Last week, I brought up the thorny topic (to me) of calendars. To me, our month and day names stand out as products of our world, so they don't work well in a fantasy setting. (Exceptions would be alternate earths or the stealth fantasy-setting-that-is-actually-scifi that used to be popular: colonists settled the planet long ago, but the origins have long since been lost and it reads like a fantasy realm.) One easy solution is to simply "reskin" our months and days with new names.
Otherwise, the challenge is to make a system that is 1) Logical and usefully divided. People rely upon the pattern of weeks to order their lives. A twenty day week would be unwieldy. 2) Intuitive. Throwing a foreign system at the reader, it needs to be easy to pick up. 3) Roughly equivalent in the length of a year. Extra days or decreased days can add up to characters who aren't quite as old as they say they are ...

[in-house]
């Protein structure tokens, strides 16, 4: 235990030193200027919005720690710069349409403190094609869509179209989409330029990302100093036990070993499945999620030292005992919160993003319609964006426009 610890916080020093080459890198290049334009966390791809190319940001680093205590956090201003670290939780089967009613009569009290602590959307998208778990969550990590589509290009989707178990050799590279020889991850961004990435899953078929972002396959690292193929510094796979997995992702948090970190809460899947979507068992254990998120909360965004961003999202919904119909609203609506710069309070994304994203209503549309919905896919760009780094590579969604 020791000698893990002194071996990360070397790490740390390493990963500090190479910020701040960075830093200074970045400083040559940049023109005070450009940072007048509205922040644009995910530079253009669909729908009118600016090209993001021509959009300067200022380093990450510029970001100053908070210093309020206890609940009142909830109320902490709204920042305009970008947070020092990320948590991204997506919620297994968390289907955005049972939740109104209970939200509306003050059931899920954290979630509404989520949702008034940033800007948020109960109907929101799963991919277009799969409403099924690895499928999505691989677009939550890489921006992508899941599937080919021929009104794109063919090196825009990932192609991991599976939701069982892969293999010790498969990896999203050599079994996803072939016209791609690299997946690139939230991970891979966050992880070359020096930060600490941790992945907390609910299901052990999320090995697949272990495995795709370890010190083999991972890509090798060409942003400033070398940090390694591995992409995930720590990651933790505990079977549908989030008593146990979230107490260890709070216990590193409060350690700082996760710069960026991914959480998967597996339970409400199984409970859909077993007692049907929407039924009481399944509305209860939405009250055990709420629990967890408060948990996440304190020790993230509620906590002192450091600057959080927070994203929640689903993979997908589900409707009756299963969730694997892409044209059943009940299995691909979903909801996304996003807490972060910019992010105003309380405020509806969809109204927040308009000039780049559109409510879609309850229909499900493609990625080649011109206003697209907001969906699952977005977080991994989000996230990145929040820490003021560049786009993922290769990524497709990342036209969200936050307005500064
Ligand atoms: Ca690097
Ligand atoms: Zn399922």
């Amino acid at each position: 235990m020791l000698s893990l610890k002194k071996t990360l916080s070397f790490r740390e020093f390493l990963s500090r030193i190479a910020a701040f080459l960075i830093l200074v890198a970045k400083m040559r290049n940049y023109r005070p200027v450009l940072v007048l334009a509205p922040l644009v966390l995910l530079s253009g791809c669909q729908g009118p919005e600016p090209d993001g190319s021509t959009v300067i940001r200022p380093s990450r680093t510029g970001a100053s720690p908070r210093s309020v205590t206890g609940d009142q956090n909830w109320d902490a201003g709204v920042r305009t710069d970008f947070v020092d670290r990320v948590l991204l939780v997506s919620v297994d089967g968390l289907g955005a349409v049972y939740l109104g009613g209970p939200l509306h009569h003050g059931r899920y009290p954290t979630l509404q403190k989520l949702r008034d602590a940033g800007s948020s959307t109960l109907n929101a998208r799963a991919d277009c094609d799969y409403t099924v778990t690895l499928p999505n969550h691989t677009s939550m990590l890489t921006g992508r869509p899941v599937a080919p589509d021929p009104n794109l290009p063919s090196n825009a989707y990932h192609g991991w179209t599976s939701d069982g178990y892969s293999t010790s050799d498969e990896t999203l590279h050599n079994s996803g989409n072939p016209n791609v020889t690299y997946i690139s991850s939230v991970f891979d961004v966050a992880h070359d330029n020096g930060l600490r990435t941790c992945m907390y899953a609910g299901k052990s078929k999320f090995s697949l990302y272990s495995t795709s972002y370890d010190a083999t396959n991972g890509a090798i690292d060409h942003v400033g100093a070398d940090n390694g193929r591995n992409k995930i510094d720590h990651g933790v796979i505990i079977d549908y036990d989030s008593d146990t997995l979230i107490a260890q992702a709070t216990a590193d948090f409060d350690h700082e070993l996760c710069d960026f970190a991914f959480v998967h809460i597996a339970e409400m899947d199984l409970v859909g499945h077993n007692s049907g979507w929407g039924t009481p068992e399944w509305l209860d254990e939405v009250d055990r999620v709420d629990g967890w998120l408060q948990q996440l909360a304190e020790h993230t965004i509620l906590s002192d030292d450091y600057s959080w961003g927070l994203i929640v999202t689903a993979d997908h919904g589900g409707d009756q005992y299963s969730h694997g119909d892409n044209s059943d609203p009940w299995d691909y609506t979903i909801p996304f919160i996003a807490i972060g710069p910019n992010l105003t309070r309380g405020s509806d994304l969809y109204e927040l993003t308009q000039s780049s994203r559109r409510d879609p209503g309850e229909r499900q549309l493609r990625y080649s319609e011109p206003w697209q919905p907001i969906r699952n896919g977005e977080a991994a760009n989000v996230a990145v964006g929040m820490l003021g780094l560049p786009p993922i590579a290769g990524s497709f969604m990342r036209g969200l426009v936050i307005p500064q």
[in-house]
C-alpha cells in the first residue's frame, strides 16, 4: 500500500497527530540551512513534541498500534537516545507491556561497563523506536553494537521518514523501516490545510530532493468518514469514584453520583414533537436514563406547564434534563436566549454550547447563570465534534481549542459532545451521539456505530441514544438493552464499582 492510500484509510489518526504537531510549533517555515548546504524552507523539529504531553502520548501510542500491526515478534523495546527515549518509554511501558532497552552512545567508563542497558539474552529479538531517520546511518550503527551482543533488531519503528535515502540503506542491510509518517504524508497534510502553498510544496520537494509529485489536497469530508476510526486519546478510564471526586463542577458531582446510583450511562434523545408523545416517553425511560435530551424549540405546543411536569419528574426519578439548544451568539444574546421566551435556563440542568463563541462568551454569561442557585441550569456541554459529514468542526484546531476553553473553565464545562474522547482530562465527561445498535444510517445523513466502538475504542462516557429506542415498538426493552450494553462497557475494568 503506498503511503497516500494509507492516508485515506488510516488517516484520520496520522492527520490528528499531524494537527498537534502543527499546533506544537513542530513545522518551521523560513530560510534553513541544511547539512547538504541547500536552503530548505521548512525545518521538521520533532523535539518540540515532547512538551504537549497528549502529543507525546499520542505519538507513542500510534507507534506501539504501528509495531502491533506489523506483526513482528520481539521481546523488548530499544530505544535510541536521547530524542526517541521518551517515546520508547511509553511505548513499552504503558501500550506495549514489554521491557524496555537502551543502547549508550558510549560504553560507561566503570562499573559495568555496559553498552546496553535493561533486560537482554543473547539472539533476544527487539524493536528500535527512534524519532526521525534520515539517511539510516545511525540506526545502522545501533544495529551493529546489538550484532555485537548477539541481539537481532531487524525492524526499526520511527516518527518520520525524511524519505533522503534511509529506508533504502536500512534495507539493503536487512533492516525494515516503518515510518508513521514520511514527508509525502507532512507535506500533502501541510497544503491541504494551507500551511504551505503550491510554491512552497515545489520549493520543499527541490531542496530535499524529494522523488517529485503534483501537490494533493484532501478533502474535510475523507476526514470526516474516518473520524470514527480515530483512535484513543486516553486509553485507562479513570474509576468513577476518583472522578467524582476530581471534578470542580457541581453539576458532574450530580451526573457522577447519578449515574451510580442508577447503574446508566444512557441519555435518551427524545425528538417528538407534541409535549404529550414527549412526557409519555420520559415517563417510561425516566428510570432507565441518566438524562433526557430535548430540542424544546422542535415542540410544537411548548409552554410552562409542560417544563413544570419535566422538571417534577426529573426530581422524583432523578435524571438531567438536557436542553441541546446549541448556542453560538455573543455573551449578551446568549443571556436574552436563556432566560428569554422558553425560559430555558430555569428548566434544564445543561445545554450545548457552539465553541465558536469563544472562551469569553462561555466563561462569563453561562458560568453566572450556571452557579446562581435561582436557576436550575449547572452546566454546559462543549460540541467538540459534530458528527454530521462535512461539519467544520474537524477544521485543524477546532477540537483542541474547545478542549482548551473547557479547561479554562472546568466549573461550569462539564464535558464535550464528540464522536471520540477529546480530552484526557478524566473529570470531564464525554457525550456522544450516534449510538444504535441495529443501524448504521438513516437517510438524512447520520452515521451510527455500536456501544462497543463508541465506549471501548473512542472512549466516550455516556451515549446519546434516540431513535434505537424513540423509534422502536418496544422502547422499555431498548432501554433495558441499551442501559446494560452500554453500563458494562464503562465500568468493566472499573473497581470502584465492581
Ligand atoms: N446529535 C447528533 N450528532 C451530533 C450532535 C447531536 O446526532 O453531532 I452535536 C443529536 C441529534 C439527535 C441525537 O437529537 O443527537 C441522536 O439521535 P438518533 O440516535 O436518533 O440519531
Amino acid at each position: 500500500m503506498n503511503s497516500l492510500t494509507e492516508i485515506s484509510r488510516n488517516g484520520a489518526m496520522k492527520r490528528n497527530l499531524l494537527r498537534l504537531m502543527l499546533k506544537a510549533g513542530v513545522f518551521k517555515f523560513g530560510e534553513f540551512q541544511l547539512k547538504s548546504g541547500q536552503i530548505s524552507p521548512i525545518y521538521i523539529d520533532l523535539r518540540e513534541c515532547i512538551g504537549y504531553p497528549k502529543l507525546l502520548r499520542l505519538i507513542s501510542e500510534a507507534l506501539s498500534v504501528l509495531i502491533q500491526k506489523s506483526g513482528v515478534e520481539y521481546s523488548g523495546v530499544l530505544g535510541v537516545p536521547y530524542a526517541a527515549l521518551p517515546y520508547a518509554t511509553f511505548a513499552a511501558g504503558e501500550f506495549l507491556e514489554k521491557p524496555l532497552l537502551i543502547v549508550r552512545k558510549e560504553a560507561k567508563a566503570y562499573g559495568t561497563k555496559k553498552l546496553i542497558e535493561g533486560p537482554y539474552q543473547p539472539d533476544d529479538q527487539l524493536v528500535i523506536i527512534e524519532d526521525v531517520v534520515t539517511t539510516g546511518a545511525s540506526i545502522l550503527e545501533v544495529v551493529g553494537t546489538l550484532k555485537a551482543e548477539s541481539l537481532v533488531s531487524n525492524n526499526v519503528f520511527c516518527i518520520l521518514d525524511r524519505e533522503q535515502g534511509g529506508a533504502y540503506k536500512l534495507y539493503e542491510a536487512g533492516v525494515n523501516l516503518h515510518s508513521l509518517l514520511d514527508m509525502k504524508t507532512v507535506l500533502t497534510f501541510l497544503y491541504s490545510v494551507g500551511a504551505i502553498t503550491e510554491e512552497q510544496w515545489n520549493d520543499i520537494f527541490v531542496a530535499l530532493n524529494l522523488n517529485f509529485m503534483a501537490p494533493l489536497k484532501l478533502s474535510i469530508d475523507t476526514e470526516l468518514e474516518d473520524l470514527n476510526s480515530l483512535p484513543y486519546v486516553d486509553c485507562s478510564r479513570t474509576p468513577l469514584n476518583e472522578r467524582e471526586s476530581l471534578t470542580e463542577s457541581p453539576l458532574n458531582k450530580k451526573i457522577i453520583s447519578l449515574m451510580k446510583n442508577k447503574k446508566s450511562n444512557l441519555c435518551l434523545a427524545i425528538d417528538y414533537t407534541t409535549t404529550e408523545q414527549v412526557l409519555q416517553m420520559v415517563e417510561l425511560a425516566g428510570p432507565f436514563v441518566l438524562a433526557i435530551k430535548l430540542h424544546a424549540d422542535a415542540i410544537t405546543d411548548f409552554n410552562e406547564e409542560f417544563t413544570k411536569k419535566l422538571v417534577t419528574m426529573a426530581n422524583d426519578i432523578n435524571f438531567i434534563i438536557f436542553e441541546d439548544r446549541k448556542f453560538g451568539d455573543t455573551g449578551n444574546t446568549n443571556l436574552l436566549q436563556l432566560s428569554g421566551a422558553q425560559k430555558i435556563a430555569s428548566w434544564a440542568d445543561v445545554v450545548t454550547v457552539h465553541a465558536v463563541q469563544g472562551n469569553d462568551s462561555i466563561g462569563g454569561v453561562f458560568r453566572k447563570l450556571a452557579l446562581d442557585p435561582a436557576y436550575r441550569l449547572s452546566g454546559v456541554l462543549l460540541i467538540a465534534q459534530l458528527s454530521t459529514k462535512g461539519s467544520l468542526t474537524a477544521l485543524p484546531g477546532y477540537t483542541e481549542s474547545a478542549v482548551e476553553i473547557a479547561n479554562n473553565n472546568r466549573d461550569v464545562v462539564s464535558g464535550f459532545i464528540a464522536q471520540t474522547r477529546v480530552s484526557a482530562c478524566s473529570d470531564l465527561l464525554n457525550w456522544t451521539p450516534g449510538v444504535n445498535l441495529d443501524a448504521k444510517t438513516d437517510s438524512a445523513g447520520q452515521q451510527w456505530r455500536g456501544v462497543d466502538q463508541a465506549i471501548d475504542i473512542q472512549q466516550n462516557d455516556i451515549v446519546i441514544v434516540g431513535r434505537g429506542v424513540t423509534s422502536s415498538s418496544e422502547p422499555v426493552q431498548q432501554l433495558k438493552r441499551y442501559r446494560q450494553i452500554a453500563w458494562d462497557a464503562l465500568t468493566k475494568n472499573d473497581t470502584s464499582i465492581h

The easiest layout is to shorten the months to 28 days. Then you have thirteen of them, and exactly four weeks. In Unnatural Causes, Pinnacle - a day of rest - is in the middle of a nine day week. The week is counted down and up from Pinnacle. It comes out easy to follow, once you wrap your brain around the fact that three-before is followed by two-before.
Again, intuitive is the key. If the writer dumps a lexicon of month / week / day names on the reader, the story grinds to a halt ... and it probably doesn't serve the intended purpose, as information overload leads to skimming.
But if it all seems to make sense and the reader can track how much time has passed, then the calendar has served its purpose. Like most of the iceberg in worldbuilding, the reader will (hopefully) feel the structure without needing to see it.
Word count this week: 2,995
Pages edited: 22 (yes, really)